We’d be in good company.
Edgar Allen Poe did it. So did Mark Twain, Gertrude Stein, James Joyce, and John Grisham.
The “pro” list was much larger than the “cons”
• The book could be available within six months instead of two years.
• We’d be responsible for all of the marketing and PR ourselves, but I’d had two other books published by Big Houses (St. Martin’s Press and Putnam) and those things were my responsibility then, too.
• Starting a Small Press would require learning an entirely new skill set, but could open doors for other writers struggling to have their voices heard.
We decided to do it. Create a Small Press, give it a name and an identity, and publish our first book. Details, details, details. Checklists and scribbled notes everywhere.
The book will be out by the end of this month!
It’s been a long road, filled with potholes and gorgeous roadside vistas in equal measure. But opening the package containing the proof copy this week made it all worthwhile. We created a book! It’s not perfect yet, so here come the first round of revisions, but it’s darn close. And did I mention it was beautiful? 😉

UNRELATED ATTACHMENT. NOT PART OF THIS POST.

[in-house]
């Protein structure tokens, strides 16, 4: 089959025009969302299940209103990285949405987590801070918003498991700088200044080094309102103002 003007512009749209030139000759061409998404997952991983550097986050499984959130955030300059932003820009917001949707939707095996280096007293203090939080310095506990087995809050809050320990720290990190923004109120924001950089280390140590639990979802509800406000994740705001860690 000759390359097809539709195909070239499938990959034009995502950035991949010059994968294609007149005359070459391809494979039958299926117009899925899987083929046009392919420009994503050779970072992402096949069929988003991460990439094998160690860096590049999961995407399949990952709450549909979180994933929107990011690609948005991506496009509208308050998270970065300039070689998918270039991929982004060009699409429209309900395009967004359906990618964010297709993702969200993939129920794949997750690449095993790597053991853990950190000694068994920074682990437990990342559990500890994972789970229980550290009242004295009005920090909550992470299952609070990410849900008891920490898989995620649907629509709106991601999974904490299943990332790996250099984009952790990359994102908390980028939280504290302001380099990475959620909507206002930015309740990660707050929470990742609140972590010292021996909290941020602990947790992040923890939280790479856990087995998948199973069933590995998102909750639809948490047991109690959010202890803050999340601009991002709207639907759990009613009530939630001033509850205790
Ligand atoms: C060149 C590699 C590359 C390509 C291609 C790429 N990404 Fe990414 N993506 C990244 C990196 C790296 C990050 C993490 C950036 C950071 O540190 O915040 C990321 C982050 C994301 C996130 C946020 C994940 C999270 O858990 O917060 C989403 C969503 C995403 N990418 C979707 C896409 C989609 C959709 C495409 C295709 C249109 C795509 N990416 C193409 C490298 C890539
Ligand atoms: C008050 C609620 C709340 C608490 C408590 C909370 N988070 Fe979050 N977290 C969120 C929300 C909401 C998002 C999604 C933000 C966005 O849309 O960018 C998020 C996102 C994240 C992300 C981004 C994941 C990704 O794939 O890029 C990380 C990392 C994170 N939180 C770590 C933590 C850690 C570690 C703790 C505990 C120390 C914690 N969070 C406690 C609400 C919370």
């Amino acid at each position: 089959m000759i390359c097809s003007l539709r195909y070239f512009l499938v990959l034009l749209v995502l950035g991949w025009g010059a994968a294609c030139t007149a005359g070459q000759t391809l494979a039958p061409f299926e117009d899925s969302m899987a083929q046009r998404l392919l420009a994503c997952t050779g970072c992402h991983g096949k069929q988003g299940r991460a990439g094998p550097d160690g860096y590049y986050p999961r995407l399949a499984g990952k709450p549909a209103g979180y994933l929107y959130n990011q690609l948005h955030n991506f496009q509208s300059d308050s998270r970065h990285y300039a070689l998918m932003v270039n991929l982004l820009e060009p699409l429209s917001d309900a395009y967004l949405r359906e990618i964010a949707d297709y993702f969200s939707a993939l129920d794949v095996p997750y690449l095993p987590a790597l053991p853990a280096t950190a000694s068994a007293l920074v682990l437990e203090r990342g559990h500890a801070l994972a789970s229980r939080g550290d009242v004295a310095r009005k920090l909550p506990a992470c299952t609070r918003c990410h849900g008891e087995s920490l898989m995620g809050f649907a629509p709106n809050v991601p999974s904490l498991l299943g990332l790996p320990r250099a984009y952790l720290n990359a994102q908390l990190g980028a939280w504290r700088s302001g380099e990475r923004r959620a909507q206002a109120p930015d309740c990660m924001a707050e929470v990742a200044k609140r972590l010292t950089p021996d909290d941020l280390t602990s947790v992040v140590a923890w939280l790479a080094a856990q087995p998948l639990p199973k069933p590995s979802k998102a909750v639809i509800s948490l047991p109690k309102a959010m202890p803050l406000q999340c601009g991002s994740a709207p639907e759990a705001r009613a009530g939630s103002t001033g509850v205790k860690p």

For the next few posts, we’d like to share some of the steps we took to make this dream a reality, so others don’t have to “re-invent the wheel” like I felt we did most of the time.
The Birth of a Book (Part 1)
Become a Publisher. Sounds daunting? It’s not. First you’ll need a name. We chose Wander Press because we’re both huge fans of J.R.R. Tolkien and his adage “Not all those who wander are lost.” And with all of the wandering we’ve been doing around the world, it seemed to fit.
Next, we registered the domain name, company, and set up a free blog at Word Press to get started. We were ready to introduce Wander Press to the world!
Choose a printer. As a previously published author with boxes of books stacked in the garage, it was important this time for us to use POD (print-on-demand) technology. We move around a lot, so book storage would be impossible. Also, we needed to find a printer with a great distribution system. Lightning Source was our choice. Their affiliation with Ingram, the global distributor for Amazon.com, Barnes and Noble, and Baker and Taylor would make getting the books to friends and family around the world easy.
Next post will focus on finding ISBN numbers, Library of Congress Control numbers, and Book Cover software. If you have specific questions about the process, please let us know and we’ll do our best to get you an answer!